Cemeteries have always been a place designed to bring people together. While that may sound strange at first, the concept allows one to get a glimpse into the life of average 19th-century Americans. With many burgeoning cities throughout the country, cemeteries were set-up as full-fledged parks for people to escape to. These were different than graveyards, unaffiliated with specific churches and a place for picnics and games. One of the most famous cemeteries in the South that many are familiar are is Hollywood, in Richmond. Washington, D.C., on the other hand, has Congressional Cemetery.
Established in 1807 on the eastern side of the city not far from the Anacostia River, Congressional came to be the final resting place for many Civil War luminaries. Chief of Staff of the Army of Potomac and Second Corps commander Andrew Humphreys is there, so too is Mathew Brady. Brady actually has two stones. The man whose exposures have revealed the realities of the war to generations died penniless. His original stone had the date of his death incorrect; a newer stone dedicated in 1988 corrects the record.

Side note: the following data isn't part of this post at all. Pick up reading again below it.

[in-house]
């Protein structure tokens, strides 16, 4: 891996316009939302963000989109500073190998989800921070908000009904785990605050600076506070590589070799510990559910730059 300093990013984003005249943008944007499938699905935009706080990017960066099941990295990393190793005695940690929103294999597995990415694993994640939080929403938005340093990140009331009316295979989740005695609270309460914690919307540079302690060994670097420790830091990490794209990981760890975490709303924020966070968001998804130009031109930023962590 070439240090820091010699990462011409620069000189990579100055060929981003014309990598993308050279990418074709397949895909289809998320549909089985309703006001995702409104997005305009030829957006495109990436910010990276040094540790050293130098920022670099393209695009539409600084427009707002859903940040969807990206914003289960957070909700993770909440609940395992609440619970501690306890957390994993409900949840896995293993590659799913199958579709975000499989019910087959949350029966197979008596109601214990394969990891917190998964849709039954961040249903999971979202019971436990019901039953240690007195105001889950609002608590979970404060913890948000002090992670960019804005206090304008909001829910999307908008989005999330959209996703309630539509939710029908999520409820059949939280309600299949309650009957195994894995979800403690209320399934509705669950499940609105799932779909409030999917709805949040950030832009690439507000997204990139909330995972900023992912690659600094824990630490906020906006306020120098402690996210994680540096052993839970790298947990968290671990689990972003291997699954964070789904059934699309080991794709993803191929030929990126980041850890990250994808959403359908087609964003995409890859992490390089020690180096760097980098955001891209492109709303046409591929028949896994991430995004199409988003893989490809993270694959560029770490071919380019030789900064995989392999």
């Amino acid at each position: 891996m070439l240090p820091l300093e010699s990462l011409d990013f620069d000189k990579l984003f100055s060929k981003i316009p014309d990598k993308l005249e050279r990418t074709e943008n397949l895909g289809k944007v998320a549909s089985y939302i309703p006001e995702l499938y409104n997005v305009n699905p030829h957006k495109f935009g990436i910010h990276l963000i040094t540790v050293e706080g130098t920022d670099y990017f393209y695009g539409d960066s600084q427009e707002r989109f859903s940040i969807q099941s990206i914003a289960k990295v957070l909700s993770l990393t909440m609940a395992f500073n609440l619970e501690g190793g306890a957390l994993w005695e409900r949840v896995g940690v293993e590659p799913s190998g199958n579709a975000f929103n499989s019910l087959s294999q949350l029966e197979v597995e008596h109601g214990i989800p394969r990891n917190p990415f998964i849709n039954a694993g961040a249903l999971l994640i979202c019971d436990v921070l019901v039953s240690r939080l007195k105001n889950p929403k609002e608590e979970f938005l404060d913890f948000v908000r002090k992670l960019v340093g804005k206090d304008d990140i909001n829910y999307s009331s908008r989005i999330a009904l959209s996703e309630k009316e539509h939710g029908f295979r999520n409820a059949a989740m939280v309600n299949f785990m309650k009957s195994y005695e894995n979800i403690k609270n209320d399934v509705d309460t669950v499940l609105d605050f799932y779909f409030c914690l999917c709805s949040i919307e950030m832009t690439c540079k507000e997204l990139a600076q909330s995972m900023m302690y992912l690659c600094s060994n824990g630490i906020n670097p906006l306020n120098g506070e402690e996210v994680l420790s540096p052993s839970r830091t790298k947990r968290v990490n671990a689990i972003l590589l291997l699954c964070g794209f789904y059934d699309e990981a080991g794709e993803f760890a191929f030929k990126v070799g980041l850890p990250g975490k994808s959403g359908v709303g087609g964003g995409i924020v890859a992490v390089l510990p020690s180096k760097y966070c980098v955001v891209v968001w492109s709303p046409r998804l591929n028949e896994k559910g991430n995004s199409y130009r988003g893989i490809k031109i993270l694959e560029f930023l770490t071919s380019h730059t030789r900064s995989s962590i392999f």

The victims of the Washington Arsenal explosion are also there, interred under a large memorial with limestone tablets that are proving hard to read with the passing of time.
With Union soldiers, and women of the North’s industrial work force, there are also those who sought to cripple the Federal government. Buried amongst his family plot, but without a specific tombstone is David Herold, executed for his involvement in Abraham Lincoln’s assassination.
As one walks around, they also discover non-Civil War figures. J. Edgar Hoover, first director of the FBI, and John Philip Sousa, the famous composer, can both be found in Congressional Cemetery.
It is easy to wander around Congressional and get lost among the stories and stones of the cemetery. Today it has some 65,000 interments, many of which are marked with beautiful and unique headstones, making it interesting just to look out over the cemetery. And just as it had been utilized in the 19th century, Congressional is still home to events that bring the public to its storied walks.
Congressional Cemetery, Washington, D.C.